Yemen's government has presented northern Houthi fighters with a detailed ceasefire agreement in a bid to end a six-year conflict.
Abdul Karim al-Iryani, an adviser to Yemen's President Ali Abdullah Saleh, said the peace deal issued on Saturday gives a "timetable" for a truce between the Houthis and the Yemeni government.
But heavy clashes between government forces and Houthi fighters continue to rock northern parts of Yemen.
Houthi fighters said they killed 23 Yemeni soldiers in two attacks on Saturday while the military said 11 Houthi fighters were killed in air attacks the same day.
Al-Iryani said the war will end if the group accepts to sign the truce.
"All this is happening while officials are trying to implement a new ceasefire deal," Al Jazeera's Hashem Ahelbarra, reporting from Sanaa, Yemen's capital, said.
"In a statement issued by the Houthis, they also accuse Saudis of attacks in many areas, firing more than 270 rockets and rounds of heavy artillery."
The Houthis say their community of Shia Muslims from the Zaydi sect suffer discrimination and neglect and that the Yemeni government has allowed Sunni conservatives influenced by the Saudi religious establishment too strong a voice in the country.
Yemen has come under international pressure of late to end the conflict quickly and free up resources to confront a separate threat from an al-Qaeda offshoot that has set up operations there over the past year.
Last week, the Houthis accepted a conditional ceasefire first issued by the Saleh government in September.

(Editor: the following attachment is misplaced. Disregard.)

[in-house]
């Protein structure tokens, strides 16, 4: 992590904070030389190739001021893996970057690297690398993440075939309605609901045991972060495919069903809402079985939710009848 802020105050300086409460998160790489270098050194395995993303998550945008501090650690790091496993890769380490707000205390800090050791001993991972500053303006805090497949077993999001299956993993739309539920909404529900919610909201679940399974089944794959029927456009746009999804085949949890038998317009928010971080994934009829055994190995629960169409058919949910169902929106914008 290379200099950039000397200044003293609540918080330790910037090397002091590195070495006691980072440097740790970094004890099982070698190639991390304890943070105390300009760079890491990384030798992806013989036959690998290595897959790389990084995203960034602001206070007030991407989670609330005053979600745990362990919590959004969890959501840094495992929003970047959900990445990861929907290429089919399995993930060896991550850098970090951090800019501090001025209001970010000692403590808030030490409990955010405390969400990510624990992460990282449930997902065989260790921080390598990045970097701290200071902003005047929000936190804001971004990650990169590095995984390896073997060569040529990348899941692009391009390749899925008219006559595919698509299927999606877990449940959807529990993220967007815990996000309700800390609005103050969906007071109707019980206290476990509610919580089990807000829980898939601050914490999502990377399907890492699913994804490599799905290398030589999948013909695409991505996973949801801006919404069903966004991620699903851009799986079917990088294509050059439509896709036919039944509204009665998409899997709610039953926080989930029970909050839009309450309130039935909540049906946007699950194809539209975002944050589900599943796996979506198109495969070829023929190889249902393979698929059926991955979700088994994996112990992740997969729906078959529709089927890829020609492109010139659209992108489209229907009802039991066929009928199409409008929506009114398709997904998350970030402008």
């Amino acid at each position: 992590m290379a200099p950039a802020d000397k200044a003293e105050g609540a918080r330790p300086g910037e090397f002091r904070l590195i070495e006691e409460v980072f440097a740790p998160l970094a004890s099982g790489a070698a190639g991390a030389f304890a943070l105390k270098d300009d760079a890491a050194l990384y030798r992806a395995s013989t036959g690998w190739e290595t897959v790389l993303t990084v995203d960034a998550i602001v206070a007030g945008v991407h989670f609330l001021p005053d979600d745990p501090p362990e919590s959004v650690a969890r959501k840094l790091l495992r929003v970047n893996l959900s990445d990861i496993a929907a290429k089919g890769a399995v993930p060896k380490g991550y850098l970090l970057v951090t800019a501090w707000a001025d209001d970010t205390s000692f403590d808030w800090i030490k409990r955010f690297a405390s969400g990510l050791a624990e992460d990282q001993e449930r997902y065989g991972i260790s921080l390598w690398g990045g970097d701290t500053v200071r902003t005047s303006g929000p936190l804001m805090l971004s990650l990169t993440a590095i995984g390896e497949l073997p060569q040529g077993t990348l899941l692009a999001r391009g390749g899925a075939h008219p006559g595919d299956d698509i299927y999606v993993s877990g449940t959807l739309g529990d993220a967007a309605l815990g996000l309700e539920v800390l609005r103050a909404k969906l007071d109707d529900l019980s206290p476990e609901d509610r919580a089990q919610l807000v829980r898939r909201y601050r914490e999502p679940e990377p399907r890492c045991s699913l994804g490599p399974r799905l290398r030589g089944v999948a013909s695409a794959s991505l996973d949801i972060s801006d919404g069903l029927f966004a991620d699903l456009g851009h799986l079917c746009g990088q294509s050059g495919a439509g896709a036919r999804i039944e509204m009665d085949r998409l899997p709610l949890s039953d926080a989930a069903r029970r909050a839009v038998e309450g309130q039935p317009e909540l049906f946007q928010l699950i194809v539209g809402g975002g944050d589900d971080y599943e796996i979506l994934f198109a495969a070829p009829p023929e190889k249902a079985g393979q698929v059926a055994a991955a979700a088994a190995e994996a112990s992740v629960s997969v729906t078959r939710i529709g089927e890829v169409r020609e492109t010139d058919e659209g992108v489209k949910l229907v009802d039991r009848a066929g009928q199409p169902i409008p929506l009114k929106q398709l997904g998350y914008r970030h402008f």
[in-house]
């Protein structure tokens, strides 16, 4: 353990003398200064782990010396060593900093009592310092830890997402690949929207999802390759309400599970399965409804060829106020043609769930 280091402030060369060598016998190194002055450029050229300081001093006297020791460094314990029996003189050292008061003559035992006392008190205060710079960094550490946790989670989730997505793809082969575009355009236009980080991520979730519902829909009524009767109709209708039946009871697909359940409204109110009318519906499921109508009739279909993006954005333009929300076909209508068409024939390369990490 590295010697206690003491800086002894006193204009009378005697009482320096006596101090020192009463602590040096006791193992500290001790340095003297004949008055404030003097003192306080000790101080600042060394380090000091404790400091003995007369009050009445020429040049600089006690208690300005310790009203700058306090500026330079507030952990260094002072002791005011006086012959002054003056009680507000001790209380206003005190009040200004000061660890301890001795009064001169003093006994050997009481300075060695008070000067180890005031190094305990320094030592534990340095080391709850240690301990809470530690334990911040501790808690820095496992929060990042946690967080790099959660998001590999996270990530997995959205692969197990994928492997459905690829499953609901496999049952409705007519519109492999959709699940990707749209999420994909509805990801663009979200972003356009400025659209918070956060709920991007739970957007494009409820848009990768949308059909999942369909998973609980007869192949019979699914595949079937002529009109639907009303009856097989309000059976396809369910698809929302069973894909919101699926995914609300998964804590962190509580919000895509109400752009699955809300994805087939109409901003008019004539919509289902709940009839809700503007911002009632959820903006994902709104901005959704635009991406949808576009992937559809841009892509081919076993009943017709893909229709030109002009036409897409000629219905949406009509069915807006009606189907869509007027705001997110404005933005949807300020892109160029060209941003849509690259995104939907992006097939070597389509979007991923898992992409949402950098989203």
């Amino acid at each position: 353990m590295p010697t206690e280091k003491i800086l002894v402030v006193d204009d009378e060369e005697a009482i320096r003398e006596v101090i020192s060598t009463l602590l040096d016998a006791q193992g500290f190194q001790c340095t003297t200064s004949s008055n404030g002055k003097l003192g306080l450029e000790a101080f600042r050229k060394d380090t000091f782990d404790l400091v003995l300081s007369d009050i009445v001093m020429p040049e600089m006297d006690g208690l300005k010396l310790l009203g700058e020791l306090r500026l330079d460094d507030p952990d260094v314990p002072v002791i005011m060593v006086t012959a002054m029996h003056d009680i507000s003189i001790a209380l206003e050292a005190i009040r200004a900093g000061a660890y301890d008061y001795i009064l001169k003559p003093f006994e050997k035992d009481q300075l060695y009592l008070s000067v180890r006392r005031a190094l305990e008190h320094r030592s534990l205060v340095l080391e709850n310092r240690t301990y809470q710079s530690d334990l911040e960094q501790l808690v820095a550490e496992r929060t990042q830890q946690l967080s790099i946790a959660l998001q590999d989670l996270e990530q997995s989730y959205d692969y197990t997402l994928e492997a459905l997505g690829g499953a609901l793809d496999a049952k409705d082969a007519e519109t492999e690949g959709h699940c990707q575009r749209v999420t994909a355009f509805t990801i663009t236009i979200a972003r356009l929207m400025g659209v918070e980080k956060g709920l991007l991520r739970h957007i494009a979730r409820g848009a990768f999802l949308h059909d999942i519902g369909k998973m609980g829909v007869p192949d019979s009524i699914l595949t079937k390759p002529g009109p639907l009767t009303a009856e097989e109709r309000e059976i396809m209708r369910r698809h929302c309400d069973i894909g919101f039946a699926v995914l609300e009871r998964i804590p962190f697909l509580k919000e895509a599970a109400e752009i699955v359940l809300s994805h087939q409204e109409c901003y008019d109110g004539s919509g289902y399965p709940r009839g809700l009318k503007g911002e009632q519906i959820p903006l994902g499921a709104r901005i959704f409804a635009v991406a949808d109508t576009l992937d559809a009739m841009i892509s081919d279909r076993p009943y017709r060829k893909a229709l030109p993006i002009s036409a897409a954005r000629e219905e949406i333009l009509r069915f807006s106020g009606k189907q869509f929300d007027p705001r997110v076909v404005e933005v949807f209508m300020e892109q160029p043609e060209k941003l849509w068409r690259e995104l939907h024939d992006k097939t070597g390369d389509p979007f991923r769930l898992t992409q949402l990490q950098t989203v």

The plan called on the Houthi fighters to disarm, free hostages and clear mountain hideouts.
However, the government dismissed the offer and said it would halt military operations against the fighters only "under a certain framework."
It also added a fresh demand that the fighters vow not to attack Saudi Arabia.
'Signature on deal'
Al-Iryani, the presidential adviser, said if Abdul-Malik al-Houthi, the Houthis' leader, "signs this document and accepts its mechanisms, the war will stop immediately".
Our correspondent said: "All that is required of Abdul-Malik al-Houthi is to put his signature on the deal, but now the problem lies within the details of the ceasefire."
The peace proposal calls for the formation of five committees made up of Houthi and government representatives that would implement the ceasefire, al-Iryani said.
The committee on border security would also include Saudi officials.
Neighbouring Saudi Arabia was drawn into the conflict in November after the Houthis crossed the border and killed two Saudi border guards.
At least 133 Saudi soldiers have died in the fighting.
The fighters announced a unilateral ceasefire with Saudi Arabia in late January.
However, the Saudis responded cautiously to the group's announcement and demanded fighters pull back from border positions and return five missing soldiers.
Several earlier ceasefires quickly disintegrated, mainly because the Houthis said their demands were not addressed.
In what could deal a further blow to the peace process, a security court in Sanaa on Saturday sentenced Yahya al-Houthi, the brother of Abdul-Malik al-Houthi, in abstentia to 15 years in prison on charges of supporting the uprising.
Yahya al-Houthi has been living in Germany for the past three years.